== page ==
Interestingly, the researchers found that the frequency and energy of the X-ray pulses decreased over time, with the pulses disappearing altogether within the first millisecond of the leader initiation. This suggests that as the leader tip moves away from the tower and the electric field strength decreases, the conditions become less favorable for X-ray production.

Furthermore, the X-ray emissions seemed to be correlated with the maximum current change (the speed at which the electric current increases) and the change in the electric field associated with each leader step. This supports the idea that it’s the rapid changes in the electric field that drive the acceleration of electrons and the subsequent generation of X-rays, a process known as the “cold runaway electron mechanism.”

 

The Säntis tower in northeastern Switzerland
The Säntis tower in northeastern Switzerland (Photo credit © EMC EPFL CC BY SA)

The speed and sensitivity of the equipment at the Säntis facility allowed the team to see a difference between negative leader steps that emitted X-rays and those that did not, supporting the cold runaway electron model. “As a physicist, I like to be able to understand the theory behind observations, but this information is also important for understanding lightning from an engineering perspective,” says Oregel-Chaumont. “More and more high-altitude structures, like wind turbines and aircraft, are being built from composite materials. These are less conductive than metals like aluminum, so they heat up more, making them vulnerable to damage from upward lightning.”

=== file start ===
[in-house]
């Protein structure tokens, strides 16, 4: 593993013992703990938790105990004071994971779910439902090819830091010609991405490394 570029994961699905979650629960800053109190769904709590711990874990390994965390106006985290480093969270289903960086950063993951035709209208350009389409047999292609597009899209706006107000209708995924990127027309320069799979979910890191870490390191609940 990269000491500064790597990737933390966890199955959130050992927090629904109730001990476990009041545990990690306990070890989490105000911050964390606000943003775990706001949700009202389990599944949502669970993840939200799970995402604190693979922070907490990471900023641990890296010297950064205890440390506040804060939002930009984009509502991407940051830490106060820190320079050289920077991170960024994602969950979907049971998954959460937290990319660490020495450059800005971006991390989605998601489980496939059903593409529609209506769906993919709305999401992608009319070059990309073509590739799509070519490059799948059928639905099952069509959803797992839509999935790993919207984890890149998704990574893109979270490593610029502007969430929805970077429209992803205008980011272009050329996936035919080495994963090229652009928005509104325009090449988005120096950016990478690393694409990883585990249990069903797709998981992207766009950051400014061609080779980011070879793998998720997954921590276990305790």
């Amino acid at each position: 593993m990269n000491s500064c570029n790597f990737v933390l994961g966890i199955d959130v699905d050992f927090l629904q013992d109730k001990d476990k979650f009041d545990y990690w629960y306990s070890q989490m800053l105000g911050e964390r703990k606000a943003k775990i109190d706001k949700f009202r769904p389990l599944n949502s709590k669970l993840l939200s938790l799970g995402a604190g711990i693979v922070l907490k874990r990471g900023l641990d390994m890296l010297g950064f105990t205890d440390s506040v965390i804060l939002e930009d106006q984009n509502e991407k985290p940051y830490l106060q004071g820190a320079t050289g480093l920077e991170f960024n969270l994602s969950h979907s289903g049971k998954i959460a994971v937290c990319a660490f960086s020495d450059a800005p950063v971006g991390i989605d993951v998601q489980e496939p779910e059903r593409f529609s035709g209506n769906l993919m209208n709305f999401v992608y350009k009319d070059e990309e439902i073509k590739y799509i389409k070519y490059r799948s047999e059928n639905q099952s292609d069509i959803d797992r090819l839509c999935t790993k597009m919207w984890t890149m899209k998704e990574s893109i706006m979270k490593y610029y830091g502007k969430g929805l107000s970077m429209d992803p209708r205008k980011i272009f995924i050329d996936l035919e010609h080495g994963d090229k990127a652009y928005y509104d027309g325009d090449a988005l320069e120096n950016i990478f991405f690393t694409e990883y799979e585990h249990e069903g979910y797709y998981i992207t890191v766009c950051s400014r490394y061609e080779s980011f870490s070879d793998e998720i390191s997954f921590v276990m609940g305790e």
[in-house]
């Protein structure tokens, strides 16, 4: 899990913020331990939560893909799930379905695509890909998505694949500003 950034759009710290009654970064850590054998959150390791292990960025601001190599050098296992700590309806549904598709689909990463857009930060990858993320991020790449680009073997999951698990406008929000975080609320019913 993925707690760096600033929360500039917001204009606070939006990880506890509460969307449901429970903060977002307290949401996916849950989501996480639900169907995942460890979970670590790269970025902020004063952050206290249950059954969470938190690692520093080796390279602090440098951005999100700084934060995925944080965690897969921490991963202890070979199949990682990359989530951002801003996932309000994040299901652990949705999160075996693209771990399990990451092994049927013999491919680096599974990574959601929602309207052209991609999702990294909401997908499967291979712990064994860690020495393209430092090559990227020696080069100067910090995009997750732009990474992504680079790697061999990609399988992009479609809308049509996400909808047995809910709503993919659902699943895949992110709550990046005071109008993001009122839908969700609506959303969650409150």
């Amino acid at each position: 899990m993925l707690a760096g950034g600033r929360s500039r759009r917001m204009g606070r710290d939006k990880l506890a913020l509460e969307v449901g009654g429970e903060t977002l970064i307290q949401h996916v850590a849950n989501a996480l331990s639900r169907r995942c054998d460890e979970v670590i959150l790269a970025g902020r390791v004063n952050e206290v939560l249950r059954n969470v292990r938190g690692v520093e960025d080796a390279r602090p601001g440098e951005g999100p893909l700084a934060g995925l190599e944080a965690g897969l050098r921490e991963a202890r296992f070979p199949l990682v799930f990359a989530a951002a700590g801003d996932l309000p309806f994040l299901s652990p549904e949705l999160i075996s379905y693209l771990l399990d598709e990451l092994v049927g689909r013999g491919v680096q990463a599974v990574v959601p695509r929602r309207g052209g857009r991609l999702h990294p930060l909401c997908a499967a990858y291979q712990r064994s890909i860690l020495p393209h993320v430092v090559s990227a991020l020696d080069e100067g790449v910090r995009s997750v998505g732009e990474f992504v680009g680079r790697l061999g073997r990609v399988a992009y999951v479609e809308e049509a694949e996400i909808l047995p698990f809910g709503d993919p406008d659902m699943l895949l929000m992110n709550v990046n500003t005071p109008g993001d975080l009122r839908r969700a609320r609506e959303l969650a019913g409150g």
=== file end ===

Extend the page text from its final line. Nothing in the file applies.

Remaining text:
This study not only advances our fundamental understanding of lightning formation but also has important practical implications. With lightning causing over 4,000 fatalities and billions of dollars in damage globally every year, and Switzerland alone weathering up to 150,000 strikes annually, a better understanding of how lightning forms is crucial for reducing risk and designing more effective protection systems.

Moreover, the study, published in Scientific Reports, underscores the importance of multidisciplinary and collaborative research in tackling complex scientific questions. The team brought together experts in atmospheric electricity, high-energy physics, and instrumentation to design and conduct this groundbreaking experiment. It’s a testament to the power of curiosity-driven research to expand the frontiers of our knowledge.

The observations at Säntis are ongoing, and the scientists plan to add a microwave sensor to the tower’s arsenal of equipment. This could help determine whether the cold runaway model also applies to downward lightning, as unlike X-rays, microwaves can be measured from the clouds.

So if you’re ever lucky enough to see upward lightning rip through stormy skies, take a moment to appreciate not just its raw power and beauty, but also the intricate physical processes at work – processes that we are only now beginning to fully understand. In the flash of a lightning bolt, we catch a glimpse of the extraordinary secrets of nature waiting to be unlocked.